It took the fairly new apparatus known as the “Jaws of Life” to cut me out of the car. Later I learned that I screamed the entire time they were cutting the steel trapping me in my beloved MG. A process that took about 20 minutes…though I remember nothing of the collision itself, my rescue, nor much of the days following the accident.
Miraculously, my girlfriend sustained only minor injuries compared to mine. A broken nose and a broken arm. Gratefully, no hospital stay required.
I was taken to a regional hospital because that was the closest emergency facility. My intial assessment was done by a team of physicians at that hospital. An assessment based on the capabilities of a regional hospital. A hospital with a more than capable staff of physicians and health care professionals. But it wasn’t a big city hospital with the kind of specialists that big city hospitals usually had back in the early 1970’s.
Here fate stepped in and did me a big favor.
My father was making a formal report about the accident to the local State Police barracks, the law enforcement division for the area where the accident occurred. As my father was talking to an officer at the front desk, describing the accident, my injuries, the prognosis etc., a well-dressed gentleman in a suit was also at the counter that day. He turned to my father, apologized for interrupting his narrative and addressed my father in a forthright manner.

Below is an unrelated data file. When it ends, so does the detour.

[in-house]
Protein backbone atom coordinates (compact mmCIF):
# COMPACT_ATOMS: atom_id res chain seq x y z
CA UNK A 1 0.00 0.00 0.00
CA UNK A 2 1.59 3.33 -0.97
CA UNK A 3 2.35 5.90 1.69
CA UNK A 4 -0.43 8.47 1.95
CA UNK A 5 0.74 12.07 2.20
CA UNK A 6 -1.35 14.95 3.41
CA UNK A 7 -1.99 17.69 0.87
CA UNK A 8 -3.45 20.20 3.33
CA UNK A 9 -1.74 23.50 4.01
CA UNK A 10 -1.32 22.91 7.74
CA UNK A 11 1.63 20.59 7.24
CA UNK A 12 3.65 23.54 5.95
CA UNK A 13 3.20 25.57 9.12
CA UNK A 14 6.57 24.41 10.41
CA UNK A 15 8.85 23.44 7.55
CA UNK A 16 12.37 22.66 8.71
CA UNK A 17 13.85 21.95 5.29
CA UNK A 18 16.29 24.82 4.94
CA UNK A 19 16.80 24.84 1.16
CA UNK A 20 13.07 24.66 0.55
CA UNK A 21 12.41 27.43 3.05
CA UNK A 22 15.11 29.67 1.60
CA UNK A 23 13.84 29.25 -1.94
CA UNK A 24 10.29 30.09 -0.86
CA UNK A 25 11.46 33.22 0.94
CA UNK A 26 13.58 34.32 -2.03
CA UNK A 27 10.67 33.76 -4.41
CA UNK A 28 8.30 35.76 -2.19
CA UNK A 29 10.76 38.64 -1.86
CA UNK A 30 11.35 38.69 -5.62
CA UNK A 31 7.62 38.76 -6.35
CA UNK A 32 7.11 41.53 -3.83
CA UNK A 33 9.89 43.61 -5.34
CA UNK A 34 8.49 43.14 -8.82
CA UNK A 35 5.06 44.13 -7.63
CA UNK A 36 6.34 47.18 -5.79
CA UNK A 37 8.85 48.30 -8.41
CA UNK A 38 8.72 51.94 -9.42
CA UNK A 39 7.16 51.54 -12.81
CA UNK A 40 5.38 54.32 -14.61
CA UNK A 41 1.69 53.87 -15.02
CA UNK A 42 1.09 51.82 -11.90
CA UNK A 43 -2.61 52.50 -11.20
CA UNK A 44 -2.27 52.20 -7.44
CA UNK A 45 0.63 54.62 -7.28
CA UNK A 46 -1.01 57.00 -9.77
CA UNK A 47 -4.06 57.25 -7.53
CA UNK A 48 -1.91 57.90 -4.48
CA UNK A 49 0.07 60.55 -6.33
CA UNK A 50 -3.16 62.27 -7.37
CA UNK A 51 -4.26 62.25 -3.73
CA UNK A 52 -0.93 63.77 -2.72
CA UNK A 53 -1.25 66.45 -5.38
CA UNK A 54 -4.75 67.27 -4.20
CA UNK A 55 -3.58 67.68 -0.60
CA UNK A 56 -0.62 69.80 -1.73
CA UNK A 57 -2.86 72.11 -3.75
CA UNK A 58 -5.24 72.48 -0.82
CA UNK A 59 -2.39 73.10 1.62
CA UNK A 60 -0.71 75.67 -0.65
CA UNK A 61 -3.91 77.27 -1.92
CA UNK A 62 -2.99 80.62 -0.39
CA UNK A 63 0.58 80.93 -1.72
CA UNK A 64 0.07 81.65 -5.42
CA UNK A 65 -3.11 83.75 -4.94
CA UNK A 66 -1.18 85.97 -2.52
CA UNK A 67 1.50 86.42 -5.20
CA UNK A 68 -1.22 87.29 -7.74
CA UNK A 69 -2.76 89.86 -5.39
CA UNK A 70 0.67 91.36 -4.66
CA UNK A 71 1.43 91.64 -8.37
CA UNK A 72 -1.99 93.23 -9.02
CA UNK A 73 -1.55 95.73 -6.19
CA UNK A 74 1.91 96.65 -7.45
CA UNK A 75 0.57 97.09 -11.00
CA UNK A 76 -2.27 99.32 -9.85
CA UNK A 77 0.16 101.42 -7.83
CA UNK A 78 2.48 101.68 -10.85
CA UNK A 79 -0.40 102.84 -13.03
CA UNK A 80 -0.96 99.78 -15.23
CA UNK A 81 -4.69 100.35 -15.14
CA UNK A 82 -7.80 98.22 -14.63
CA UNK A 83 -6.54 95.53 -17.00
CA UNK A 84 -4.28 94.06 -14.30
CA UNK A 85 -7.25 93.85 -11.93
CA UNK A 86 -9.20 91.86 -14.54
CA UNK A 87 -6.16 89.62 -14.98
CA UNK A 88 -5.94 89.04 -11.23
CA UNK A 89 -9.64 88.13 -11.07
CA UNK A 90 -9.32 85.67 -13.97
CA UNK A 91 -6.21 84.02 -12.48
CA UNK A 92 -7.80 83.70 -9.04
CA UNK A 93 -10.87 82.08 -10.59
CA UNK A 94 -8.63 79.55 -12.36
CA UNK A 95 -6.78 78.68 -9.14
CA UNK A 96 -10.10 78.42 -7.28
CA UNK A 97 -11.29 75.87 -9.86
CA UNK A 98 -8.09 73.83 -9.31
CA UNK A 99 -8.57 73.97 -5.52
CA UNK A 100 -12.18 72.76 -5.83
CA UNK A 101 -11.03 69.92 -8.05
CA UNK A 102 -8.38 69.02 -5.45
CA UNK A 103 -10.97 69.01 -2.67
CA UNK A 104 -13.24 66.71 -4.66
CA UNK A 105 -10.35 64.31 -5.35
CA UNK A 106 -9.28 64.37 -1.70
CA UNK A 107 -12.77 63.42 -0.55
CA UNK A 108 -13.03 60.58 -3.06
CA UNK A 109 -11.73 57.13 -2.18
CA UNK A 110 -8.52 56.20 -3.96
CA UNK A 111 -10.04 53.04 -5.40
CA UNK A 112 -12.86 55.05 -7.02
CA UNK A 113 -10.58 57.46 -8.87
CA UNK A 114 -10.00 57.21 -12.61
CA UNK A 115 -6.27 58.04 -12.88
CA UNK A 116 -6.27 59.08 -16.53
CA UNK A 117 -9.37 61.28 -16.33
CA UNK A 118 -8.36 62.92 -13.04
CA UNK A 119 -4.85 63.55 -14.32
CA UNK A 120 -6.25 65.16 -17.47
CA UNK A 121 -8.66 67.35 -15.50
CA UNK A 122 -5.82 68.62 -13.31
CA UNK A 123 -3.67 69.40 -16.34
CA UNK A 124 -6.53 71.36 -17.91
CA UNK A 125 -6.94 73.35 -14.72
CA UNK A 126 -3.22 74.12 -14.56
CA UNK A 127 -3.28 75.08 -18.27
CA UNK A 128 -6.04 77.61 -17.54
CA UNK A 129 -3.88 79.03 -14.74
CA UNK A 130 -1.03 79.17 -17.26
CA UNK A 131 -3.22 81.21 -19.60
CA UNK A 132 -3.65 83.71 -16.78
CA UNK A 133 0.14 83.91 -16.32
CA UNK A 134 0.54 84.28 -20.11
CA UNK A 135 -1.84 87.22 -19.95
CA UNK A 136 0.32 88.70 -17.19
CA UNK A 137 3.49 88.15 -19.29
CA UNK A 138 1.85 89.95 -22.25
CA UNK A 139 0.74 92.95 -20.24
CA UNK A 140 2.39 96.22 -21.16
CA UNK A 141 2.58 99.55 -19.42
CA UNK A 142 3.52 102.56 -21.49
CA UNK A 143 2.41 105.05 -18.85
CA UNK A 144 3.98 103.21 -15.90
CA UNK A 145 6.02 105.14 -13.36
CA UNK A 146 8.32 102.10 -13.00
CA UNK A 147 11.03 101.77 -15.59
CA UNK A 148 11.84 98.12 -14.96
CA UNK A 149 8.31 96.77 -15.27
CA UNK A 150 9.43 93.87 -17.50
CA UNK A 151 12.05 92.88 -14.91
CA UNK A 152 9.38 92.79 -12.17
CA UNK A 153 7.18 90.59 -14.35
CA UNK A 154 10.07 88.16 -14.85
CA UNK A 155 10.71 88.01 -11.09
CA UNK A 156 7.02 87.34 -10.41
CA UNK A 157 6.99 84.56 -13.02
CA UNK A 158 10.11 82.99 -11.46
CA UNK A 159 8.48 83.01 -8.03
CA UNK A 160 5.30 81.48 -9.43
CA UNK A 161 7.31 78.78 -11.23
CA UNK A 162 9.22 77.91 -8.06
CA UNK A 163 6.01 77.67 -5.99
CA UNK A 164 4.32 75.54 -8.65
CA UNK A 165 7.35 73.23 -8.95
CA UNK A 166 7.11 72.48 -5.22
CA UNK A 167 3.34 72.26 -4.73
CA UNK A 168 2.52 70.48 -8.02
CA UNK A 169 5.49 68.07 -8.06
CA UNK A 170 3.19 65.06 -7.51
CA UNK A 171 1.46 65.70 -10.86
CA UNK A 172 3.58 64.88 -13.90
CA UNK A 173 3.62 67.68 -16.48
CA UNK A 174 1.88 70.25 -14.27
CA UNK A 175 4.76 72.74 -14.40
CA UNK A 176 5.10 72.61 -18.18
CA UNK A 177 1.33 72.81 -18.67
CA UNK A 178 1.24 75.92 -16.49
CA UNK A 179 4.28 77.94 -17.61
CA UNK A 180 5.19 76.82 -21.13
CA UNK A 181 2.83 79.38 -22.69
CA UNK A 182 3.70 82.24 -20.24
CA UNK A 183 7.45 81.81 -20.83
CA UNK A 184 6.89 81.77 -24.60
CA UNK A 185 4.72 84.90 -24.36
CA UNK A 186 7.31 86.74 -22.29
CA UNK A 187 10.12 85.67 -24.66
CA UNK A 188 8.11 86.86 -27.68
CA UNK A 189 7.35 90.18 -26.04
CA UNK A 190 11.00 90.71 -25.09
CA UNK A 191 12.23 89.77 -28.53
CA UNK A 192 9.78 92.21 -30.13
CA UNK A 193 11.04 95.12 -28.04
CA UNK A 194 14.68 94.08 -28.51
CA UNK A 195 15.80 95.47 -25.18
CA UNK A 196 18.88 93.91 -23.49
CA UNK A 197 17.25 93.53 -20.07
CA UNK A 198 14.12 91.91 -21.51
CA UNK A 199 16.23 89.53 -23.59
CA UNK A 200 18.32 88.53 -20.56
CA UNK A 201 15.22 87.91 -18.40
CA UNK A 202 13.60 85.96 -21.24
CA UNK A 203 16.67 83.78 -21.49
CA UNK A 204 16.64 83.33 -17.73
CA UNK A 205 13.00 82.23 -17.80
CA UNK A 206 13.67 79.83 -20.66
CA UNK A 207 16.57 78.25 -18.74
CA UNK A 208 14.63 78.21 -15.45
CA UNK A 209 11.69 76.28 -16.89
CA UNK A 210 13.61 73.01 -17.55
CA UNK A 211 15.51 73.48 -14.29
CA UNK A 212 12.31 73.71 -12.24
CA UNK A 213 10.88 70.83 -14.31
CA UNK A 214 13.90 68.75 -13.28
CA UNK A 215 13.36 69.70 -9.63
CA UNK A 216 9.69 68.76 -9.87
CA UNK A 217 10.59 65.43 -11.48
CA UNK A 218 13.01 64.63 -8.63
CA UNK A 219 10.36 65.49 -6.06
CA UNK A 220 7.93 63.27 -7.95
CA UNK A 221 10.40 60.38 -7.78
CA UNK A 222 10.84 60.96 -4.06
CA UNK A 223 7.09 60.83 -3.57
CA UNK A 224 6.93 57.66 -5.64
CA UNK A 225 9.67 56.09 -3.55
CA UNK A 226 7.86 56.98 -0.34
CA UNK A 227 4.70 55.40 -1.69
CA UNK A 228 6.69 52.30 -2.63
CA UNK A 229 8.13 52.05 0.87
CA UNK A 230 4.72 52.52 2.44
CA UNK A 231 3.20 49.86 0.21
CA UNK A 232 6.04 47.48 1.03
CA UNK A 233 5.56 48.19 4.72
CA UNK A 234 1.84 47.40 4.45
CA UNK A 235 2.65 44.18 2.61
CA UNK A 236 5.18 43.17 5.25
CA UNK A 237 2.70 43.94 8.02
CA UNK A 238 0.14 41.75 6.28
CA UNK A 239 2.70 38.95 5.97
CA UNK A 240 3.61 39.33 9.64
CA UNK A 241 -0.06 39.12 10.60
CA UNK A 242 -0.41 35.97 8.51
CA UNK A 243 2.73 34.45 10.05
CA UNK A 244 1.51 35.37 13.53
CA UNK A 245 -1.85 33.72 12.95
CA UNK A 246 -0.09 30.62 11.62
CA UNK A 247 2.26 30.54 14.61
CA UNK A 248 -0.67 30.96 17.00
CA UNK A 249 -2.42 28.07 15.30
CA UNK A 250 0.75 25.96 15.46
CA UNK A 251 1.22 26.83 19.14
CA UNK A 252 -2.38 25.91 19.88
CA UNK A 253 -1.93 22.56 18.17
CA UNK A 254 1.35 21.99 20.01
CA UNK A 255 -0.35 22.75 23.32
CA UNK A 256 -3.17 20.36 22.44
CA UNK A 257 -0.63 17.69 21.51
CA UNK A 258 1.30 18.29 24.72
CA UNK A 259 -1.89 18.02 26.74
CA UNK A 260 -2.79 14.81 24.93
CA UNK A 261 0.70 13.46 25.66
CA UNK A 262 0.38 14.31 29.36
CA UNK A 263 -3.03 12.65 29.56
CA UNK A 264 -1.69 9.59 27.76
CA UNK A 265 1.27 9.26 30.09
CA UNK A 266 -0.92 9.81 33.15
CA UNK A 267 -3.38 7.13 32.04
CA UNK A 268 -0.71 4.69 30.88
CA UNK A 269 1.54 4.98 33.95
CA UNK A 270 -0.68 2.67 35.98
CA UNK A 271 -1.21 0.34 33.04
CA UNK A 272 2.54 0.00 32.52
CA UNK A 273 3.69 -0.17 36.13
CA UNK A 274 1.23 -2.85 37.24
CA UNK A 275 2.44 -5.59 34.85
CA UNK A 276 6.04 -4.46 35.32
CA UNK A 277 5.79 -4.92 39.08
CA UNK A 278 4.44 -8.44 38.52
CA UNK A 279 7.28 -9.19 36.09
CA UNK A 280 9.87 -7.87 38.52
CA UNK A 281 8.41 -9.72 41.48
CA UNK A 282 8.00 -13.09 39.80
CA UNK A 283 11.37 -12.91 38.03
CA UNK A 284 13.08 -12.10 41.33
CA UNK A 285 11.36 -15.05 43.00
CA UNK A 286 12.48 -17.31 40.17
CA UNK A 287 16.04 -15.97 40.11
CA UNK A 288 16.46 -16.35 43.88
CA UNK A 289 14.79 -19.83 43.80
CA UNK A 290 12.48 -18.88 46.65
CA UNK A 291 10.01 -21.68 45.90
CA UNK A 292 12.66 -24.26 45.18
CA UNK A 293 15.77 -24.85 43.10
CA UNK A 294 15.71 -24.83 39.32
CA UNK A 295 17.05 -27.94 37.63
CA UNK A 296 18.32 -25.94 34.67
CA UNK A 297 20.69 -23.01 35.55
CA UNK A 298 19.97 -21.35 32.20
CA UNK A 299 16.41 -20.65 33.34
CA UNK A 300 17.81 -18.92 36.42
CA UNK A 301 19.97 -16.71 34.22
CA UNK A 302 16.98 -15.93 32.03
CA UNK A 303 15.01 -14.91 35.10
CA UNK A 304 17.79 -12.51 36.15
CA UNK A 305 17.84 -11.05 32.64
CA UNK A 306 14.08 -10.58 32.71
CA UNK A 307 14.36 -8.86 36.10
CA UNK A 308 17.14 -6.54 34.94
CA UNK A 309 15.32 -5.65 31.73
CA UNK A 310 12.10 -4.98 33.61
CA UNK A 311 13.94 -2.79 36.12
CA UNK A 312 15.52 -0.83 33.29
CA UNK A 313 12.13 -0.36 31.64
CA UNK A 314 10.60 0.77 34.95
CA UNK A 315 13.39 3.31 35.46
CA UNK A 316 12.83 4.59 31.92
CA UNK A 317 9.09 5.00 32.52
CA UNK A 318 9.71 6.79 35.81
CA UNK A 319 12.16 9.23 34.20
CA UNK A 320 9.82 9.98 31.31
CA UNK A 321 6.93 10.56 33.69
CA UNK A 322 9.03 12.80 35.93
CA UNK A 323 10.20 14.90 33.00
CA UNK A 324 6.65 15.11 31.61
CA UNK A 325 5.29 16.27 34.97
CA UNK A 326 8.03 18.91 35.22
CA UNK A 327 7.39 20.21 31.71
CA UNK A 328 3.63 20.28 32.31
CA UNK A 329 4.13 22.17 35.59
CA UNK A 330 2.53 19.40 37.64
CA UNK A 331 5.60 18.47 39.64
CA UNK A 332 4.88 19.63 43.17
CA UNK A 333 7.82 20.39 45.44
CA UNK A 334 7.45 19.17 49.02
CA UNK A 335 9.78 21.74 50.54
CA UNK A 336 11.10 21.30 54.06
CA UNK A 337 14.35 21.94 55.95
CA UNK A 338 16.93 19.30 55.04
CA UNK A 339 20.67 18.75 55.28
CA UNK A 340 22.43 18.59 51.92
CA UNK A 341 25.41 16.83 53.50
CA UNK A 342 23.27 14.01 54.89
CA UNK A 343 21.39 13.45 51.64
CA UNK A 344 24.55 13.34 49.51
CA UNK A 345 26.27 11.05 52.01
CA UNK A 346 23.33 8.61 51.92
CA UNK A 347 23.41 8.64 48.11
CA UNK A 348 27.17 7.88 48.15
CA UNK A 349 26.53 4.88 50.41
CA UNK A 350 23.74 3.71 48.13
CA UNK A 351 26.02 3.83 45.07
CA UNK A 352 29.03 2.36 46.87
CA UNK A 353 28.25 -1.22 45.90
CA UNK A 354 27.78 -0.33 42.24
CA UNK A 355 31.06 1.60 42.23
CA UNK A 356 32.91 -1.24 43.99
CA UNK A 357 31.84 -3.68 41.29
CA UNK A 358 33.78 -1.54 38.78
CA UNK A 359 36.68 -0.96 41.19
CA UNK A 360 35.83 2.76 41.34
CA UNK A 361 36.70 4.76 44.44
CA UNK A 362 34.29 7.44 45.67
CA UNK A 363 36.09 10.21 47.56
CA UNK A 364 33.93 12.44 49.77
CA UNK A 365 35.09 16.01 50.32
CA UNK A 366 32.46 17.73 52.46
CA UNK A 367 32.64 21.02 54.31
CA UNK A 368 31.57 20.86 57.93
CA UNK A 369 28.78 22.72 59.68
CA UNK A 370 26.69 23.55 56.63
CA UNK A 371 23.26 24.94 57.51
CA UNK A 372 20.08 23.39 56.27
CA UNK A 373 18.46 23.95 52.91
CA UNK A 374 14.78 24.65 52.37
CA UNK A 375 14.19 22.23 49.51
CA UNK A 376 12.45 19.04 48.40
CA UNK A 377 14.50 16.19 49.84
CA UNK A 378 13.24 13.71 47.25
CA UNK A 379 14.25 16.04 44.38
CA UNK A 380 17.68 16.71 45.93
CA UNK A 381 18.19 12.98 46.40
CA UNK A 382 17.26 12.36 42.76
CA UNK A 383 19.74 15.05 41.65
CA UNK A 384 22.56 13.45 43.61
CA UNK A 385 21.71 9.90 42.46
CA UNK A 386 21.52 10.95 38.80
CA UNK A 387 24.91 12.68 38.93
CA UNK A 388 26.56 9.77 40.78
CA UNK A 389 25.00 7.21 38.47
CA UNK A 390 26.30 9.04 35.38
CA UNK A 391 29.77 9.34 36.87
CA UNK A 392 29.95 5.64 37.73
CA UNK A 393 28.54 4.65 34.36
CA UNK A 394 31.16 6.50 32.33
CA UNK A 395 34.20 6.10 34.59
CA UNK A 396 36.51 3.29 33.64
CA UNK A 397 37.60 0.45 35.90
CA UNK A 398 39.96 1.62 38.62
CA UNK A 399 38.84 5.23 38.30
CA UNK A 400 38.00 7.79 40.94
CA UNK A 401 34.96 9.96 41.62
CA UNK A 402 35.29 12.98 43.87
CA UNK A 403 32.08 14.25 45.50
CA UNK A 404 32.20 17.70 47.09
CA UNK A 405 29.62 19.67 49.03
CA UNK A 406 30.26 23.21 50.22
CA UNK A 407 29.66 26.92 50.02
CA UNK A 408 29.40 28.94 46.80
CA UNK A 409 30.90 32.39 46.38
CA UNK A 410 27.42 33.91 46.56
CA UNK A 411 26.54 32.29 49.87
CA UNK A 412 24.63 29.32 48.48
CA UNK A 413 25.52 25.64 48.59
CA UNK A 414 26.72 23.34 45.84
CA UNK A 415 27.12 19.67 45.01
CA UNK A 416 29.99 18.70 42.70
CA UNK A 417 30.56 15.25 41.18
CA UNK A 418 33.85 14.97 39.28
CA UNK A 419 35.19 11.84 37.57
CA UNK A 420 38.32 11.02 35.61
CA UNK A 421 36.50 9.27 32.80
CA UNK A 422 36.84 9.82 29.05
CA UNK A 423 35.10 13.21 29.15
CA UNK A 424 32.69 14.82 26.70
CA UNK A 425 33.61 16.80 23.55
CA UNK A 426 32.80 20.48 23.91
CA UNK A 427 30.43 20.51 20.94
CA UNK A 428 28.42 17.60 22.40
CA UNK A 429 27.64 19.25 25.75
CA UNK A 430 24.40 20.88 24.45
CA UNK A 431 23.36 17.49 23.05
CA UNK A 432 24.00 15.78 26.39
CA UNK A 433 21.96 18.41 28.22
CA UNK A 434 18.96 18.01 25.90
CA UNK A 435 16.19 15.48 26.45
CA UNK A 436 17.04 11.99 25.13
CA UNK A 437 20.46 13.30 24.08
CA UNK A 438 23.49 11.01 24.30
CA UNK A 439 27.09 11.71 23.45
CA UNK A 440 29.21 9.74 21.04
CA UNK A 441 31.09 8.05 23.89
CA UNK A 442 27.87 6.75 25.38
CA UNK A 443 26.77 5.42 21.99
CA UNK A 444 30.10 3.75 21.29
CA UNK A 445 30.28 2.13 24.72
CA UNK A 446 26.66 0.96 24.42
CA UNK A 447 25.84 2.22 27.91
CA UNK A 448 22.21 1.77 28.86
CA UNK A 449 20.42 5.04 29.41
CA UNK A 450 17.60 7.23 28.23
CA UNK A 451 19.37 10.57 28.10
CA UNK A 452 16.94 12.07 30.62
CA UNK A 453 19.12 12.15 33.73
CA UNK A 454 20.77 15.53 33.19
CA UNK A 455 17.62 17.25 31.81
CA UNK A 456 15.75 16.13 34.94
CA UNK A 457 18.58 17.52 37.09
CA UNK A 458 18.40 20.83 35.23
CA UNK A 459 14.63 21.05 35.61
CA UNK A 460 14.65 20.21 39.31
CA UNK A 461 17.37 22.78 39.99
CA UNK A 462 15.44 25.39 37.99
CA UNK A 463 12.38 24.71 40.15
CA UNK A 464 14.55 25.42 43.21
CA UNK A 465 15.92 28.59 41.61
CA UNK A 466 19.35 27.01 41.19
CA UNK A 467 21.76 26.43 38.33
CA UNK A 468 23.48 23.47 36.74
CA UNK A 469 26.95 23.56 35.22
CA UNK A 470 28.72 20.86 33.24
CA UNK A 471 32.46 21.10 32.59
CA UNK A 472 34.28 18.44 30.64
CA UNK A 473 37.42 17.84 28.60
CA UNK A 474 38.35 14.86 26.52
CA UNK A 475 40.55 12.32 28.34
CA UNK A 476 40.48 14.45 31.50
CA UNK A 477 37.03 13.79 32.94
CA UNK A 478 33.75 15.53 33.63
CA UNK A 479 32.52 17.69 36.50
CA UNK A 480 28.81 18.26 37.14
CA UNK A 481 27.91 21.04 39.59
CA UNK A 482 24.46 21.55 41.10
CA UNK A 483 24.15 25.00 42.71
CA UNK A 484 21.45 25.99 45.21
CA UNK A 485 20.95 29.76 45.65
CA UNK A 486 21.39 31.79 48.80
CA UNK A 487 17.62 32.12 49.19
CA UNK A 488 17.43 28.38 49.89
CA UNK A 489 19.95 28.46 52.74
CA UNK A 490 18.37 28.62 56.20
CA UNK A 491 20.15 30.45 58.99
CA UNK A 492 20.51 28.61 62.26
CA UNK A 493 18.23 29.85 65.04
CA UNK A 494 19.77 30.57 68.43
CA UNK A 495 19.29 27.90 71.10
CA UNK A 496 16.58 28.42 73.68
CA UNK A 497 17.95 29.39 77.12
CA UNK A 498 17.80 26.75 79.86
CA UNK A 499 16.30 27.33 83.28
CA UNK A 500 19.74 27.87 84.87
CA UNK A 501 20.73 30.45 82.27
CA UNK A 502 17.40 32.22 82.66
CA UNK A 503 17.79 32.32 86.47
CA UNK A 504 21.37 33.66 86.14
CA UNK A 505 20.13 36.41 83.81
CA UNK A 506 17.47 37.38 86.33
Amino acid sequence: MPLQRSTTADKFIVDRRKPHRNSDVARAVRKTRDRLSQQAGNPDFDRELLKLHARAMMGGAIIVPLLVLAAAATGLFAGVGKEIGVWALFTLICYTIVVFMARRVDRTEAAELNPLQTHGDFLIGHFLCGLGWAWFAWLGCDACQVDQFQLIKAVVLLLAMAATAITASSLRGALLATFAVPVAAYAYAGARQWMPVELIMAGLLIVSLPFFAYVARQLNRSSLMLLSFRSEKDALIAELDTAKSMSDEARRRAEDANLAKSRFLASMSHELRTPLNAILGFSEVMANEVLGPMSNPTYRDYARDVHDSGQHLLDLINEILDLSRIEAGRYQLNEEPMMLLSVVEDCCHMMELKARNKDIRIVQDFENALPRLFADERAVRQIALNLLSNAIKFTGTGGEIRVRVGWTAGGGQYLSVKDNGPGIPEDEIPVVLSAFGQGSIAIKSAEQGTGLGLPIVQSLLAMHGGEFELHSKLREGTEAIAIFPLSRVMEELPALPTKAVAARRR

“I couldn’t help but overhearing your description of your son’s accident and the injuries that he’s sustained.” said the man.
“I take it that no surgical procedures have been performed at this time?” he asked.
My father, thoughts still clouded by the shock of the accident and the future of my health, just shook his head and said, “No, they’re waiting for the swelling to go down before they can do any surgery. They say it might be a few more days…”
At this point, the man introduced himself as the Chief of Surgery from Mercy Hospital in Pittsburgh and went on to tell my father about their Chief of Orthopedic Surgery, Dr. Parry, a doctor well-known as the very best orthopedic specialist in the tri-state area.
My father and the man talked at length about my injuries and the regional doctors’ talk of fusing my right thumb and my left ankle because the injuries were so severe. The Pittsburgh doctor insisted that my father consider transferring me to Mercy for a second opinion before committing to a fusion of any joints.